Backing up my 1989 Amiga 2000 XT Harddrive

Back in 1990 one of my neighbours called me up. He just got home from a 140km back and forth roadtrip to Eurotrade in Aarhus, Denmark – among one of the big Amiga dealers back in the days here in Denmark. For years we had already been having a good time on our C64 and later Amiga 500, but now he brought back this sparkling new beast…

The Amiga 2000. The name.. 2000.. already positioned it as something high end. And when he clicked the big switch on the back and the system powered up we were blown away. The noise of the fan. The ticking sound of the build in 40Mb XT Harddrive on a Golem controller.. the touch and feel of the keyboard. And Workbench was booted in seconds, before we even realized it. We had to reset several times to see how fast this stuff was! This felt like a true workstation, something only for professionals. He had recently got his student card for Aarhus University, and Commodore was having this 50% discount on Amiga 2000 packages for students. So although the price tag in the end was aroudn DKR 10.300,- that was something 14-15 year old me could only dream of for years to come… and it started Deluxe Paint III in less than 4 seconds…!

The system had a PC bridgeboard installed as well, and although it was pretty boring all in monochrome graphics, it was pretty mind blowing that we could run Norton Commander and other DOS stuff fluently in a window side by side of the way superior Amiga system. X86 PC’s.. you were just a card in our Amiga system.. we would blow you away anytime at that point in history….

It was my dream machine, but I knew, I would not be able to afford it. But one day around year 2001, I finally got my hands on a very neat 2nd hand system matching my friends both in specs, config and also in a pretty beautiful condition. It was also bought at Eurotrade – and the feeling of the first time I saw this beast in 1990 instantly came back to me when I booted it..

I removed the battery at that point, although most people did not speak much of the Varta-death around that time yet. I also added a Action Replay MKII card I had laying around. And then I had to put it for storage as I was not having much time for years to come… but one day….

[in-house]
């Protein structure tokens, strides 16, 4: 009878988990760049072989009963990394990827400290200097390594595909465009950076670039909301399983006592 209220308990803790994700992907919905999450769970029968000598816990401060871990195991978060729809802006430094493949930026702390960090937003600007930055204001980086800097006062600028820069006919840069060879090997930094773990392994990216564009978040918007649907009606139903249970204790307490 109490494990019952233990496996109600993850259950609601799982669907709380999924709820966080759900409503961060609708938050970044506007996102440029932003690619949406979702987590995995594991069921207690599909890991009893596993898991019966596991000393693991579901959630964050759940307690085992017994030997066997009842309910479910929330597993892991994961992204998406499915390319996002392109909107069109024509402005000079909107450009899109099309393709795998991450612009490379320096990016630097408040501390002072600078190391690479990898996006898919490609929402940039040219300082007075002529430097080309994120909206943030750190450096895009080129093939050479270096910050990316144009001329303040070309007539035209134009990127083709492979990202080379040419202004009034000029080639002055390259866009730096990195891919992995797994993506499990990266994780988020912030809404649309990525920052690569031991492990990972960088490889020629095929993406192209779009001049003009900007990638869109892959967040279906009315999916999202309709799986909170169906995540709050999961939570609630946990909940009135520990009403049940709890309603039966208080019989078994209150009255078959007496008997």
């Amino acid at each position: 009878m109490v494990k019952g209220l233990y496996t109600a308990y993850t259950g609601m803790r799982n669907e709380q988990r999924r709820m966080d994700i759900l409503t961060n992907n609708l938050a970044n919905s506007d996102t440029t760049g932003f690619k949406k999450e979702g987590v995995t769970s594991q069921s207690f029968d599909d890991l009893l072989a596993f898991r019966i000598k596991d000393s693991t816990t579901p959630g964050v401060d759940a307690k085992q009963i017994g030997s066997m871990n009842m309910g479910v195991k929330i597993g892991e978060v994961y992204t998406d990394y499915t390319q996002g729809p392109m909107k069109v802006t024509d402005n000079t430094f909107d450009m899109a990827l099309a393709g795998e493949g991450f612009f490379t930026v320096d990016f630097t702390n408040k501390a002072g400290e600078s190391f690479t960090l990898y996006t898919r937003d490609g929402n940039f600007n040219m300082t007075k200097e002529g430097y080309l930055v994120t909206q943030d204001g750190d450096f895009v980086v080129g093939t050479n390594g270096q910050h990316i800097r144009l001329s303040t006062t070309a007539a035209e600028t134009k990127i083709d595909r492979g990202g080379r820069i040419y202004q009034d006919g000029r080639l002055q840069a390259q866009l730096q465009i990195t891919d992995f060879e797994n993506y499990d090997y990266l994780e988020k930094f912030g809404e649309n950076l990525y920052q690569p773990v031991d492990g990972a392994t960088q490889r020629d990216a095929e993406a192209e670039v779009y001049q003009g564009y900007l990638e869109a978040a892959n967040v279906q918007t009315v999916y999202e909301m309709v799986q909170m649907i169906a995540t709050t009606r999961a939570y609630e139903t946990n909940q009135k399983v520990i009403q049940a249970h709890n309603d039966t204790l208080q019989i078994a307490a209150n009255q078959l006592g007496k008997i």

Year 2020 was the year when the system finally was taken out of it’s warm cozy storage and powered up again. The 1990 feeling instantly came back again hearing the fan blow up and the XT drive ticking. But the XT drive was getting worn out… I started to get periodic R/W errors.

Amiga 2000 XT Harddrive on it’s Golem Harddisk Controller.
The A2286 PC Bridgeboard hiding in the background.

Although there was not alot of important data on the drive, it still consisted of a pretty precise standard installation done by Eurotrade back in the 1989/1990 era, with the pretty common programs used at that time such as Kindwords 2.0, DirMaster, Deluxe Paint III, the Golem harddrive tools, the PC Bridgeboard Janus Software etc.

I found that the drive would usually read fine for a while, so if I could just grab the data before the R/W error kicked in once the drive got too hot, maybe it could work…

ParNet was probably one of my favorite ways to transfer data back in the days before us common users had ethernet work etc. and it was way smarter and faster than using a terminal program with null-modem cable too. I dug out my good old trusted ParNet cable again, and connected it with my Amiga 1200, which already had ParNet installed.

I just started the A1200 as the host machine, and booted my ParNet floppy on the A2000 and clicked the boot-client icon. Shortly after, I was able to access the A2000 drives from my A1200 and start the backup from my A1200 using Directory Opus.

ParNet does not pop up with the drives automatically at first, you need to mount or call the name of the drive first. Since this was just a one time operation, I just called the name directly by using the path of the drive on the A2000:

Directory Opus on the Amiga 1200 coping the Amiga 2000 data

The path was simply:

net:harddisk/

Where harddisk is the name of the A2000 drive. It could also have been the device name, such as dh0: or hd0: – whatever it was named, so I could also have used net:dh0/ for example.

It is that simple, and I just started to copy. I did get some R/W errors during my first try, so I turned off the A2000 for around 20 minutes and then booted it again. This time I copyed all 31.4Mb of data successfully, and naturally it did not take that long time using this way compared to the old-school way of using floppydisks and a backup program 🙂

I have now removed the Golem controller and the old XT drive for my personal preservation. I will miss the sound of the clicking XT drive for sure, but those drives just don’t last long anymore, even if I were to replace it with a 2nd hand “new one”. My A2000 will be upgraded with another controller with a CF or SD card solution, and I will probably add some fast RAM too as this comes with the stock 1MB Chip, and quite alot of old software won’t run properly without fast RAM. I will keep this system as classic as possible, as I got another Amiga 2000 which will be upgraded a little bit more.. but that is for another story, another day 🙂

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